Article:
Qionghai Lake 17° General Hall Hotel in Xichang also stays true to its heritage by keeping intact the wooden structure and details that have existed on the site for over a century. Beijing Puri Lighting Design Co.,LTD. retrofitted the former residence of Liu Xiangzhi, an official in the Qing Dynasty, to create a dreamlike experience that is rooted in history. Warm white lights in the forms of dots, lines and planes are added throughout the complex to accentuate the architectural details of the hotel.

Elsa’s Castle from Frozen

IceHotel365: Dreamscape by Atmos Studio, Jukkasjärvi, Sweden

Whether it is due to its catchy tune or to the stunning graphics, Elsa singing “Let It Go” as she strides along a snow-capped mountain to build her icy castle is a scene that is not easily forgotten. Here, she magically produces a large castle with stunning pink and blue crystalline forms and details out of thin air.

What can’t be accomplished with magic in real life, Atmos Studio does with modern temperature control methods and actual ice. Icehotel 365 in Sweden is a space where visitors can experience art in the form of frozen water and experience living in ice suites. For this hotel, Atmos created an art suite complete with a swooping staircase and icy tentacles that partition spaces and create a mystical loft for sleeping.

Cottage of the Seven Dwarfs from Snow White and the Seven Dwarfs

Shell House / The language of forest by Tono Mirai architects, Nagano Prefecture, Japan

When running away from her evil stepmother, Snow White found sanctuary in a quaint cottage in the woods. That forest home for the seven dwarfs was crafted using natural materials and rustic décor elements.

Likewise, in the Japanese Shell House, the language of forest provides the perfect hideout away from civilization. Its curved form partially encloses a kitchenette, island, dining area, bathroom and bedroom. Local wood, earth and manual construction methods all contribute to the project’s sustainability. A large opening on one side allows light enter the house, while the shingled cocoon on the other side helps it to blend with the surrounding forest.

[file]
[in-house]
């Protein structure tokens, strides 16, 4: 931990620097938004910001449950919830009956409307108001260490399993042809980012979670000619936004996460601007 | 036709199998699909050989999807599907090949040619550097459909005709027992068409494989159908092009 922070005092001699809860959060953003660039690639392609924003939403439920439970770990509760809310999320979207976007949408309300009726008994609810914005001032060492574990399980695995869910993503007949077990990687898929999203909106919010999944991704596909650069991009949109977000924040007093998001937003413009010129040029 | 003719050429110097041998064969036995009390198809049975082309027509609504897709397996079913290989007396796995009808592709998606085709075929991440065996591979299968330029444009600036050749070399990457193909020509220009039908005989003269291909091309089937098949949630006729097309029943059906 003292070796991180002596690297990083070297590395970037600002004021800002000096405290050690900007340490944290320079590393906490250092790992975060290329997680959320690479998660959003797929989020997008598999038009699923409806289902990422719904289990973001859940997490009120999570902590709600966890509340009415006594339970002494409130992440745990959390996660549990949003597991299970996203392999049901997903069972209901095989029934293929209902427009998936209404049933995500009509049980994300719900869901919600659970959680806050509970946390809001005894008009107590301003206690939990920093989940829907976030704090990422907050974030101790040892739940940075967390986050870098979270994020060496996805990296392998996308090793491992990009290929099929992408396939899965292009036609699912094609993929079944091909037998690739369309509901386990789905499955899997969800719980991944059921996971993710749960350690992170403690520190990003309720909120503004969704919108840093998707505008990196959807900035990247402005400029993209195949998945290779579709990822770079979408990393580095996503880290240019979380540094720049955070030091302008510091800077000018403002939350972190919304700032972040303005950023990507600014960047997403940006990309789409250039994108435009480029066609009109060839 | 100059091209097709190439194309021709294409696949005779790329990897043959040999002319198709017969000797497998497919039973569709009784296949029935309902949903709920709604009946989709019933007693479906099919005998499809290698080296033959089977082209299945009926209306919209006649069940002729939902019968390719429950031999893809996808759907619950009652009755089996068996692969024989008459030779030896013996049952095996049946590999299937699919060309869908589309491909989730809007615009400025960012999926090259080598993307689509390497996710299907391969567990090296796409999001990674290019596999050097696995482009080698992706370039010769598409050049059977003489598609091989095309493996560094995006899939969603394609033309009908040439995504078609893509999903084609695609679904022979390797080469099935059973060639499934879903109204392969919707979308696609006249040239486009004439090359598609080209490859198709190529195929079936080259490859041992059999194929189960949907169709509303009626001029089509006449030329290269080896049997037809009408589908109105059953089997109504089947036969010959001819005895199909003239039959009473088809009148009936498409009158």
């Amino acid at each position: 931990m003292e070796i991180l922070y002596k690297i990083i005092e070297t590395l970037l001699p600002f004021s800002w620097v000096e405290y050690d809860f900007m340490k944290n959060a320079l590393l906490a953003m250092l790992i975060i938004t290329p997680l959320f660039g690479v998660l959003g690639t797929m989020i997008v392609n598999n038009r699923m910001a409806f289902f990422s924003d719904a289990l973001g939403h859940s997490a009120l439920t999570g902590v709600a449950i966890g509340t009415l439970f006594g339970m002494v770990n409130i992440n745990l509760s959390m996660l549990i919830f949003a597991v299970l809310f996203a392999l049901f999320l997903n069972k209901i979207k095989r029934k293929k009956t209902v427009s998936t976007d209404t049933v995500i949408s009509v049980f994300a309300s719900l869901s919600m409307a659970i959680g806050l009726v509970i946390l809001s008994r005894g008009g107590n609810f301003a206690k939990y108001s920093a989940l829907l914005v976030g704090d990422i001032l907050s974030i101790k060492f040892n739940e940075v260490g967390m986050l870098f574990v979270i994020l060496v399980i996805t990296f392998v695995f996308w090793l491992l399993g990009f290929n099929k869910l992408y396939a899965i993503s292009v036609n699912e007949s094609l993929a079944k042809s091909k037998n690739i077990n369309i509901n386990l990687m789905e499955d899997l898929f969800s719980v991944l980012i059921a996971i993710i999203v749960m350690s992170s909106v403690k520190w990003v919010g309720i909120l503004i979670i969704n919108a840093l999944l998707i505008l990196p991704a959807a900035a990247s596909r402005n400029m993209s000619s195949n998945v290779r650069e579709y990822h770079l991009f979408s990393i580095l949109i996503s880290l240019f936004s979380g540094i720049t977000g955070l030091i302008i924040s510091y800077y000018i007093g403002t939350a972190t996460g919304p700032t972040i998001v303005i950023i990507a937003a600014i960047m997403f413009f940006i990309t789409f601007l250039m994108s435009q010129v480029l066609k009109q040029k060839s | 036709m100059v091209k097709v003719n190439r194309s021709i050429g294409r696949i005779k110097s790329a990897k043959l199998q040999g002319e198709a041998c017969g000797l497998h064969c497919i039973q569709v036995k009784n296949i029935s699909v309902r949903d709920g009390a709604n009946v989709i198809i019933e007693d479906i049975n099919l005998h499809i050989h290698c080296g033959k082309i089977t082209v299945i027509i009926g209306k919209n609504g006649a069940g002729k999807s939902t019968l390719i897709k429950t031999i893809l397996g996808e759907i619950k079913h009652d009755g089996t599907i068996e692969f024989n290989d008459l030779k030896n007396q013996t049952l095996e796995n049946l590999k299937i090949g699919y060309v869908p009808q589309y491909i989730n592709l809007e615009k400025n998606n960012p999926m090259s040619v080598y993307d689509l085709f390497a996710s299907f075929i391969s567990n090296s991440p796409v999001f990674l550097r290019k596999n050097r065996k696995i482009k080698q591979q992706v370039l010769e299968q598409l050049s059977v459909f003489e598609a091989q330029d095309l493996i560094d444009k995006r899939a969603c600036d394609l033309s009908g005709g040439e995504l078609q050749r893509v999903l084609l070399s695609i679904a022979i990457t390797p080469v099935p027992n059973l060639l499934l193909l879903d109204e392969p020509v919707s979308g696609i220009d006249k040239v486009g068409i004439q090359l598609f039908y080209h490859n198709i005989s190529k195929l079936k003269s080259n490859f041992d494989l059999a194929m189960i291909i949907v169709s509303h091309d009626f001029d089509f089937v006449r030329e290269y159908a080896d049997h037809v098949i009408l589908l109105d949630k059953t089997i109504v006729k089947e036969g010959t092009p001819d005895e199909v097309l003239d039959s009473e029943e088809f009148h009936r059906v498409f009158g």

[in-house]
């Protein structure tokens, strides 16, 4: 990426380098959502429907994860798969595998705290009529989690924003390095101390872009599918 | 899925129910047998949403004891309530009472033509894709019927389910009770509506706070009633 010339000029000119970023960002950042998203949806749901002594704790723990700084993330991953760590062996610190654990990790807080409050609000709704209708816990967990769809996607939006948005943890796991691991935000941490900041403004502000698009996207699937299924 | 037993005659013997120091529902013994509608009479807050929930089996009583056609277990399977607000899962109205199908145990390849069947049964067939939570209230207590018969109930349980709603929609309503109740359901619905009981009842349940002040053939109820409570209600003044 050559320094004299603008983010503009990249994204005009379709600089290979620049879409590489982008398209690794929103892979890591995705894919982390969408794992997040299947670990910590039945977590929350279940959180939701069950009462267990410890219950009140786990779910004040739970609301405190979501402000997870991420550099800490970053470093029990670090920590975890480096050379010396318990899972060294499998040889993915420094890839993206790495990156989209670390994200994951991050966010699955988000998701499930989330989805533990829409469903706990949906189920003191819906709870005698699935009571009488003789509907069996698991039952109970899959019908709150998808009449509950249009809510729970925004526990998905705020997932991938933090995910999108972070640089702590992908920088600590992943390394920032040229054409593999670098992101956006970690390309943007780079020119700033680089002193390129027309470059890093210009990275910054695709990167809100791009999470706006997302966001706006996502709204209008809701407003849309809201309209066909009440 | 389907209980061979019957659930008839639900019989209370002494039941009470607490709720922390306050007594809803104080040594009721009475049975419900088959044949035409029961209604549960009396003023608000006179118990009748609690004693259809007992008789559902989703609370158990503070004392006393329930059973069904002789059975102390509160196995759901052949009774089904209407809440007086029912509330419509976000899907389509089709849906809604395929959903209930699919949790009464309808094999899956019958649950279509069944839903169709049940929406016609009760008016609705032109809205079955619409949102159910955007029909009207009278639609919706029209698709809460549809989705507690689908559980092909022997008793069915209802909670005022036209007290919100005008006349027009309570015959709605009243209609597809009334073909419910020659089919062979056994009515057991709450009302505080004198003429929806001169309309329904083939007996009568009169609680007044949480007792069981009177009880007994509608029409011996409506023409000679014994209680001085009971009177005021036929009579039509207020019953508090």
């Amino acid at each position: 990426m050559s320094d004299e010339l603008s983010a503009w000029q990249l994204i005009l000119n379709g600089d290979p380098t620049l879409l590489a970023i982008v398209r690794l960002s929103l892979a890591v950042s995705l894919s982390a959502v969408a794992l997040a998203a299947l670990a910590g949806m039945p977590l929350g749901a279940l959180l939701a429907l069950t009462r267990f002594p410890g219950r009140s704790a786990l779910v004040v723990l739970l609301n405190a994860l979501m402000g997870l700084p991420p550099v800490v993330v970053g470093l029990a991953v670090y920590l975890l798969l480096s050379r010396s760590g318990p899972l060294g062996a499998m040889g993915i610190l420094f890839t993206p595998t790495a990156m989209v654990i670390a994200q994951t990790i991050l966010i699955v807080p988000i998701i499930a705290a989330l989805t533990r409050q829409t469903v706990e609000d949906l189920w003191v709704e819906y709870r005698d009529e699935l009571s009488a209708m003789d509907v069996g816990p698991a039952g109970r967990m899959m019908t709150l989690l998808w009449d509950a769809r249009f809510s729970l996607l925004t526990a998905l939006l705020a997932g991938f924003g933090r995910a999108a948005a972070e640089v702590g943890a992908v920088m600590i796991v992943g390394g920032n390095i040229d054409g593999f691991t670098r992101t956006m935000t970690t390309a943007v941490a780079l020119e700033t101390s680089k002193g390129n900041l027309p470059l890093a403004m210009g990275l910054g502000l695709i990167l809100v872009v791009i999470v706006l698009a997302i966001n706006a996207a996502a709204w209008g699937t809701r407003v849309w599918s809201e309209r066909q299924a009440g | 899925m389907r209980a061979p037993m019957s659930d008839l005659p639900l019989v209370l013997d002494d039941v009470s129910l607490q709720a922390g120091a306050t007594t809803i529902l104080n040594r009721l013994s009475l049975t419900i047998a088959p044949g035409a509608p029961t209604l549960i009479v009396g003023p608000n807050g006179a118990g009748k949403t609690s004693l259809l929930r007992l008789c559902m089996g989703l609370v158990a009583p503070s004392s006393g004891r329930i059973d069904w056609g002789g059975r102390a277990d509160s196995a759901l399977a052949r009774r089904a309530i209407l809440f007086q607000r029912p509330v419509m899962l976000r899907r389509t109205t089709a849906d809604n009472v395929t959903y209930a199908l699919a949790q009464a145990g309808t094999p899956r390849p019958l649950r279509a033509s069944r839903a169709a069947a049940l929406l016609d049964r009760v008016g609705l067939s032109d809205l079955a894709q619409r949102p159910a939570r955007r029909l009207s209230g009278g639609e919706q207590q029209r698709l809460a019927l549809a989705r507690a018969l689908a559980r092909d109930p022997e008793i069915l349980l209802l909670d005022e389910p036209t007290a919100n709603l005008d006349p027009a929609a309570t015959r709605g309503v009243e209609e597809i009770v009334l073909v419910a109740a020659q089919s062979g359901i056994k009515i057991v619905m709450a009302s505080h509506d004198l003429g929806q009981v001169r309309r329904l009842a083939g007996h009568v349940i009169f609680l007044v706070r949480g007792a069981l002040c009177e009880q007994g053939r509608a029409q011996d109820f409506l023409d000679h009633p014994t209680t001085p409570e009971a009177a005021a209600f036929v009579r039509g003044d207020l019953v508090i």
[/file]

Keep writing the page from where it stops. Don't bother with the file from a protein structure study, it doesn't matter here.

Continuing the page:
The Beast’s Library from Beauty and the Beast

Dujiangyan Zhongshuge by X+LIVING, Dujiangyan, China

The Beast’s library has been a fantasy of many book lovers across the world. Endless stacks of books, grand spiral staircases and classic motifs and ornaments all hint at magical adventures beyond the pages of these books. A similar real-life example of a bibliophile’s paradise is the Dujiangyan Zhongshuge conceptualized by X+LIVING. Tall arches interconnect with curved shelves and dramatic staircases to create the illusion of a book-filled maze that is isolated from the outside world. The arches separate spaces and create designated pockets for different genres. Meanwhile, readers are invited to indulge their curiosity as they explore the space to find books that they love.